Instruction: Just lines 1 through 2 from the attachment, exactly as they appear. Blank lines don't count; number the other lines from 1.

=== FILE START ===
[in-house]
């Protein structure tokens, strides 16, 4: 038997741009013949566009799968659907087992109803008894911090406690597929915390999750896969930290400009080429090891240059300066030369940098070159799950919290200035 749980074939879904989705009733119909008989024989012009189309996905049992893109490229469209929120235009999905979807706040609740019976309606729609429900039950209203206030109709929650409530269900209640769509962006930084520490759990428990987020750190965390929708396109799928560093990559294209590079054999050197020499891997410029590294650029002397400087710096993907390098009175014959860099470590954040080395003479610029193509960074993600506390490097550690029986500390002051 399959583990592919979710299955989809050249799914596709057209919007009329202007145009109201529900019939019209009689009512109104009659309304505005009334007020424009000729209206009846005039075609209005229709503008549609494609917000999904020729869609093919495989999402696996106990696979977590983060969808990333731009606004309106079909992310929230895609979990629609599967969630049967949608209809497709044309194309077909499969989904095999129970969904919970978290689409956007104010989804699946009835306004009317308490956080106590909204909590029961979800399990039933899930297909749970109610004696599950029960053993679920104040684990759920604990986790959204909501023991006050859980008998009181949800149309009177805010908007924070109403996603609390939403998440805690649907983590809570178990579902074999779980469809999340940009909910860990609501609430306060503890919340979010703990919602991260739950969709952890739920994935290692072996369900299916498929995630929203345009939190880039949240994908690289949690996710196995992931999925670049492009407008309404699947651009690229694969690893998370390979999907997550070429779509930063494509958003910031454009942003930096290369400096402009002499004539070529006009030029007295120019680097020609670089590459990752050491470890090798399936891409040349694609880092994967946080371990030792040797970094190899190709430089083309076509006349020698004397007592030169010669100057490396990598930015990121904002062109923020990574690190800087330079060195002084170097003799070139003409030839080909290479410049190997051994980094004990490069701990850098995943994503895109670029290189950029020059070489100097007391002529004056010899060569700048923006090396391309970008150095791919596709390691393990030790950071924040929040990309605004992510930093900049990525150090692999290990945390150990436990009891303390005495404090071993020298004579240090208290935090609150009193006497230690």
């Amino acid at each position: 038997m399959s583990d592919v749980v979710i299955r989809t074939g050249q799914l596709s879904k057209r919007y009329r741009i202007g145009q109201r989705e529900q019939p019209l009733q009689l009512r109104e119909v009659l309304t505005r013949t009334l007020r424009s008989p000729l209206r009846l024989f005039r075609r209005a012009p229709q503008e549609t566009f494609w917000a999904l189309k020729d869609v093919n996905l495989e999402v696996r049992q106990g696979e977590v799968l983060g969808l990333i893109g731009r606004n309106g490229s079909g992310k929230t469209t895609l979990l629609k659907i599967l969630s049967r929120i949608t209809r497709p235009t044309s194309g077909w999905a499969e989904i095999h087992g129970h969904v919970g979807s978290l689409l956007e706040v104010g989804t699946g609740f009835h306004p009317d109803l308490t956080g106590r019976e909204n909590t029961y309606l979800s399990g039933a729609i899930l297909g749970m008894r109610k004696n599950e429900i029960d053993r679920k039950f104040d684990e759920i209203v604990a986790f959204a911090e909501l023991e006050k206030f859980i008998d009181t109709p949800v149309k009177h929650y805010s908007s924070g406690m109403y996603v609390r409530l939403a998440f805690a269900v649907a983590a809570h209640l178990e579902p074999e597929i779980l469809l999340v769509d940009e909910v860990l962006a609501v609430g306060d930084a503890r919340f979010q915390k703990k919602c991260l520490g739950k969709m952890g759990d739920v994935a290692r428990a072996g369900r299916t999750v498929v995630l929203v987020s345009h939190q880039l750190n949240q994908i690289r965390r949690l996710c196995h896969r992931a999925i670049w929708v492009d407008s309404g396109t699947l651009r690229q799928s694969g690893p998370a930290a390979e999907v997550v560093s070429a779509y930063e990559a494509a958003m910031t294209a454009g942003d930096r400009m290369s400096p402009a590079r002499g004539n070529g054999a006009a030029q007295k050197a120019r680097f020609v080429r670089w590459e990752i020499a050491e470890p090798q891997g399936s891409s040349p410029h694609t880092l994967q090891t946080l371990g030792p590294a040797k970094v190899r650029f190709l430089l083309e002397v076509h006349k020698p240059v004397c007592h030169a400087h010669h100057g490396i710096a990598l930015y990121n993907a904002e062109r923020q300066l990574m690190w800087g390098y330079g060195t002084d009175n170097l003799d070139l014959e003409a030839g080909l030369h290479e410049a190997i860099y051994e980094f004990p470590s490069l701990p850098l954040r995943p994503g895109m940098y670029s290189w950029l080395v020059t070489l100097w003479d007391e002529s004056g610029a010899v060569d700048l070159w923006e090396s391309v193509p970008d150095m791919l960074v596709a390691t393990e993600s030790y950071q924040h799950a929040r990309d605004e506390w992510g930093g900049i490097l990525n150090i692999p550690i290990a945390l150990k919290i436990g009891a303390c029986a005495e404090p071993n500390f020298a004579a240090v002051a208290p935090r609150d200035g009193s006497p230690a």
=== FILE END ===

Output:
[in-house]
């Protein structure tokens, strides 16, 4: 038997741009013949566009799968659907087992109803008894911090406690597929915390999750896969930290400009080429090891240059300066030369940098070159799950919290200035 749980074939879904989705009733119909008989024989012009189309996905049992893109490229469209929120235009999905979807706040609740019976309606729609429900039950209203206030109709929650409530269900209640769509962006930084520490759990428990987020750190965390929708396109799928560093990559294209590079054999050197020499891997410029590294650029002397400087710096993907390098009175014959860099470590954040080395003479610029193509960074993600506390490097550690029986500390002051 399959583990592919979710299955989809050249799914596709057209919007009329202007145009109201529900019939019209009689009512109104009659309304505005009334007020424009000729209206009846005039075609209005229709503008549609494609917000999904020729869609093919495989999402696996106990696979977590983060969808990333731009606004309106079909992310929230895609979990629609599967969630049967949608209809497709044309194309077909499969989904095999129970969904919970978290689409956007104010989804699946009835306004009317308490956080106590909204909590029961979800399990039933899930297909749970109610004696599950029960053993679920104040684990759920604990986790959204909501023991006050859980008998009181949800149309009177805010908007924070109403996603609390939403998440805690649907983590809570178990579902074999779980469809999340940009909910860990609501609430306060503890919340979010703990919602991260739950969709952890739920994935290692072996369900299916498929995630929203345009939190880039949240994908690289949690996710196995992931999925670049492009407008309404699947651009690229694969690893998370390979999907997550070429779509930063494509958003910031454009942003930096290369400096402009002499004539070529006009030029007295120019680097020609670089590459990752050491470890090798399936891409040349694609880092994967946080371990030792040797970094190899190709430089083309076509006349020698004397007592030169010669100057490396990598930015990121904002062109923020990574690190800087330079060195002084170097003799070139003409030839080909290479410049190997051994980094004990490069701990850098995943994503895109670029290189950029020059070489100097007391002529004056010899060569700048923006090396391309970008150095791919596709390691393990030790950071924040929040990309605004992510930093900049990525150090692999290990945390150990436990009891303390005495404090071993020298004579240090208290935090609150009193006497230690």